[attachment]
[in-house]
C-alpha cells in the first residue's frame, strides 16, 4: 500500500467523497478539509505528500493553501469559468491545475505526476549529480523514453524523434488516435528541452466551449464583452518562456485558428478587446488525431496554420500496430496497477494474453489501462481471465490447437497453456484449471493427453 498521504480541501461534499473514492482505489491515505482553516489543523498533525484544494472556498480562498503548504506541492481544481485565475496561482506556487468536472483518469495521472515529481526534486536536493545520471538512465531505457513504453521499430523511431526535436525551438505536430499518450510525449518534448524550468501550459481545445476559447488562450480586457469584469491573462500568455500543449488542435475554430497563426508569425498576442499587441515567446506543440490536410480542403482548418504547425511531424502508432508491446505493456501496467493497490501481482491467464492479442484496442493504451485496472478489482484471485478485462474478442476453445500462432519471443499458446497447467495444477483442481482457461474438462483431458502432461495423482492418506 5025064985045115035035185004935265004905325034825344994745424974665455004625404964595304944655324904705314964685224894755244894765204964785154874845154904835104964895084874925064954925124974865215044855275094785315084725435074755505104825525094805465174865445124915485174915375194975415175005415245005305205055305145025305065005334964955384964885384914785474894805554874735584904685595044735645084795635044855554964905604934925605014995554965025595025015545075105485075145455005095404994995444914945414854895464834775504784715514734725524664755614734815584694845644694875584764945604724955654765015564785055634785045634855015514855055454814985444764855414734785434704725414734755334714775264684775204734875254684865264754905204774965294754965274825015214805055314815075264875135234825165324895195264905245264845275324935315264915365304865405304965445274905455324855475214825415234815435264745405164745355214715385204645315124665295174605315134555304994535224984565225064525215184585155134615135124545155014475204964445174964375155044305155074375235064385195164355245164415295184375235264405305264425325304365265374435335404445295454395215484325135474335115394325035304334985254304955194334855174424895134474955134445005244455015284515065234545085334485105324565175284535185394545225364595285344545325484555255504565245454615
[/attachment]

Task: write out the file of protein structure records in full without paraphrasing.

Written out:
[in-house]
C-alpha cells in the first residue's frame, strides 16, 4: 500500500467523497478539509505528500493553501469559468491545475505526476549529480523514453524523434488516435528541452466551449464583452518562456485558428478587446488525431496554420500496430496497477494474453489501462481471465490447437497453456484449471493427453 498521504480541501461534499473514492482505489491515505482553516489543523498533525484544494472556498480562498503548504506541492481544481485565475496561482506556487468536472483518469495521472515529481526534486536536493545520471538512465531505457513504453521499430523511431526535436525551438505536430499518450510525449518534448524550468501550459481545445476559447488562450480586457469584469491573462500568455500543449488542435475554430497563426508569425498576442499587441515567446506543440490536410480542403482548418504547425511531424502508432508491446505493456501496467493497490501481482491467464492479442484496442493504451485496472478489482484471485478485462474478442476453445500462432519471443499458446497447467495444477483442481482457461474438462483431458502432461495423482492418506 5025064985045115035035185004935265004905325034825344994745424974665455004625404964595304944655324904705314964685224894755244894765204964785154874845154904835104964895084874925064954925124974865215044855275094785315084725435074755505104825525094805465174865445124915485174915375194975415175005415245005305205055305145025305065005334964955384964885384914785474894805554874735584904685595044735645084795635044855554964905604934925605014995554965025595025015545075105485075145455005095404994995444914945414854895464834775504784715514734725524664755614734815584694845644694875584764945604724955654765015564785055634785045634855015514855055454814985444764855414734785434704725414734755334714775264684775204734875254684865264754905204774965294754965274825015214805055314815075264875135234825165324895195264905245264845275324935315264915365304865405304965445274905455324855475214825415234815435264745405164745355214715385204645315124665295174605315134555304994535224984565225064525215184585155134615135124545155014475204964445174964375155044305155074375235064385195164355245164415295184375235264405305264425325304365265374435335404445295454395215484325135474335115394325035304334985254304955194334855174424895134474955134445005244455015284515065234545085334485105324565175284535185394545225364595285344545325484555255504565245454615